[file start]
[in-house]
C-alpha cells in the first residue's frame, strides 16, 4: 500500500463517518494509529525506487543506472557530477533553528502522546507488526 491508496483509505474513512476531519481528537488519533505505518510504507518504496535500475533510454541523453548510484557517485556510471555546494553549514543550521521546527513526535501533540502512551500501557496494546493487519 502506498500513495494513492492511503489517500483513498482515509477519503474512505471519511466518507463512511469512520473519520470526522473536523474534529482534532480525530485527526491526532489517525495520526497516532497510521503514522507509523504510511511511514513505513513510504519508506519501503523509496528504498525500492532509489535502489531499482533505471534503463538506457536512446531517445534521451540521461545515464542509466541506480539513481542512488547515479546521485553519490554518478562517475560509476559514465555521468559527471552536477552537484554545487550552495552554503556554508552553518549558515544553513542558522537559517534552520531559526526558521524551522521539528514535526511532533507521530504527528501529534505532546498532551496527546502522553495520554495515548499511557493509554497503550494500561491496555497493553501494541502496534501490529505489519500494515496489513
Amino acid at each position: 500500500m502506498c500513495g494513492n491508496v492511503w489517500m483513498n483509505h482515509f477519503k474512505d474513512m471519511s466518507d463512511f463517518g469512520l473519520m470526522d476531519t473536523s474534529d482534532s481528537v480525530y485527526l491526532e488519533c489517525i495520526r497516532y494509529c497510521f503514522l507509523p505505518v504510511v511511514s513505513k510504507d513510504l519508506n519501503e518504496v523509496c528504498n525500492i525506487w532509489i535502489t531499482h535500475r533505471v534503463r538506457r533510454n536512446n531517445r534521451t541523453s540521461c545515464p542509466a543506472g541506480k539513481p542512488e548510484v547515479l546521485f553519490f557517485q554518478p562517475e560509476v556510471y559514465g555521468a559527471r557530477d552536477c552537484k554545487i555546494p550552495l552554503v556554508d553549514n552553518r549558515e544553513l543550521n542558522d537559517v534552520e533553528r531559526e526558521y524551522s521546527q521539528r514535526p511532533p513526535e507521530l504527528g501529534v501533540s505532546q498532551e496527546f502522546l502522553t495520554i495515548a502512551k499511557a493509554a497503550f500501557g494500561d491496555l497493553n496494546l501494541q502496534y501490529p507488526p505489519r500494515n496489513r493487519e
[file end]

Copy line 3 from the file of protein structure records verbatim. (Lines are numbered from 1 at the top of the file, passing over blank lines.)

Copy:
Amino acid at each position: 500500500m502506498c500513495g494513492n491508496v492511503w489517500m483513498n483509505h482515509f477519503k474512505d474513512m471519511s466518507d463512511f463517518g469512520l473519520m470526522d476531519t473536523s474534529d482534532s481528537v480525530y485527526l491526532e488519533c489517525i495520526r497516532y494509529c497510521f503514522l507509523p505505518v504510511v511511514s513505513k510504507d513510504l519508506n519501503e518504496v523509496c528504498n525500492i525506487w532509489i535502489t531499482h535500475r533505471v534503463r538506457r533510454n536512446n531517445r534521451t541523453s540521461c545515464p542509466a543506472g541506480k539513481p542512488e548510484v547515479l546521485f553519490f557517485q554518478p562517475e560509476v556510471y559514465g555521468a559527471r557530477d552536477c552537484k554545487i555546494p550552495l552554503v556554508d553549514n552553518r549558515e544553513l543550521n542558522d537559517v534552520e533553528r531559526e526558521y524551522s521546527q521539528r514535526p511532533p513526535e507521530l504527528g501529534v501533540s505532546q498532551e496527546f502522546l502522553t495520554i495515548a502512551k499511557a493509554a497503550f500501557g494500561d491496555l497493553n496494546l501494541q502496534y501490529p507488526p505489519r500494515n496489513r493487519e